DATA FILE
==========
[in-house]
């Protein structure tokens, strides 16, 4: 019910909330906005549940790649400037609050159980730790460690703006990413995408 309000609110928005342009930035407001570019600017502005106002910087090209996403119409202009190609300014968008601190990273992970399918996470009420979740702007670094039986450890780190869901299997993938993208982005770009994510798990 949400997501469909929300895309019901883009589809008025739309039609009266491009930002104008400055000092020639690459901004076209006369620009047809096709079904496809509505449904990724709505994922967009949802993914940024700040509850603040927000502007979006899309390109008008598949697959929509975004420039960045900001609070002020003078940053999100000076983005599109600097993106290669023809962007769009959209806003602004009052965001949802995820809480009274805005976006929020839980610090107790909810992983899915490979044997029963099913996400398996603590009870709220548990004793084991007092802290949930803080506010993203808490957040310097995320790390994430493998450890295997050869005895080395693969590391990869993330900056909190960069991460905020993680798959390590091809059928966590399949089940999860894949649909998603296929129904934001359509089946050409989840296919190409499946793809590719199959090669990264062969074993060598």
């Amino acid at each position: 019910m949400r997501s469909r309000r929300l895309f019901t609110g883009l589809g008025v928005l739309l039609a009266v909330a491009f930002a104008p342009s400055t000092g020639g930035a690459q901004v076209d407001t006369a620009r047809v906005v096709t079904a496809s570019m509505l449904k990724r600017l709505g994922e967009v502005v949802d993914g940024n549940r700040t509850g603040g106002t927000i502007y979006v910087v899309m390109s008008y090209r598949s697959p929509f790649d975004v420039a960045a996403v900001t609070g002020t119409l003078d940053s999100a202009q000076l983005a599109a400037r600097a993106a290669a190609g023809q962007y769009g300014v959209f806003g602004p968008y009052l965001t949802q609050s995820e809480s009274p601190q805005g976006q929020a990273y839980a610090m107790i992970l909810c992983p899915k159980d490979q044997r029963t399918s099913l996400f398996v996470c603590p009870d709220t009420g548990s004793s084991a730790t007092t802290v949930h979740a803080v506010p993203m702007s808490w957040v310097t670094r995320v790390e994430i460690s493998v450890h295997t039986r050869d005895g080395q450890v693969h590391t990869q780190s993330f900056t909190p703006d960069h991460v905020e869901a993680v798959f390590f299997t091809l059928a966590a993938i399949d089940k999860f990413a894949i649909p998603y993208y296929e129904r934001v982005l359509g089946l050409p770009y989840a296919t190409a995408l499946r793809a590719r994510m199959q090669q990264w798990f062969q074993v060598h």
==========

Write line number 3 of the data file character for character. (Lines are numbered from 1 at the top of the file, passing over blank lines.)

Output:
């Amino acid at each position: 019910m949400r997501s469909r309000r929300l895309f019901t609110g883009l589809g008025v928005l739309l039609a009266v909330a491009f930002a104008p342009s400055t000092g020639g930035a690459q901004v076209d407001t006369a620009r047809v906005v096709t079904a496809s570019m509505l449904k990724r600017l709505g994922e967009v502005v949802d993914g940024n549940r700040t509850g603040g106002t927000i502007y979006v910087v899309m390109s008008y090209r598949s697959p929509f790649d975004v420039a960045a996403v900001t609070g002020t119409l003078d940053s999100a202009q000076l983005a599109a400037r600097a993106a290669a190609g023809q962007y769009g300014v959209f806003g602004p968008y009052l965001t949802q609050s995820e809480s009274p601190q805005g976006q929020a990273y839980a610090m107790i992970l909810c992983p899915k159980d490979q044997r029963t399918s099913l996400f398996v996470c603590p009870d709220t009420g548990s004793s084991a730790t007092t802290v949930h979740a803080v506010p993203m702007s808490w957040v310097t670094r995320v790390e994430i460690s493998v450890h295997t039986r050869d005895g080395q450890v693969h590391t990869q780190s993330f900056t909190p703006d960069h991460v905020e869901a993680v798959f390590f299997t091809l059928a966590a993938i399949d089940k999860f990413a894949i649909p998603y993208y296929e129904r934001v982005l359509g089946l050409p770009y989840a296919t190409a995408l499946r793809a590719r994510m199959q090669q990264w798990f062969q074993v060598h």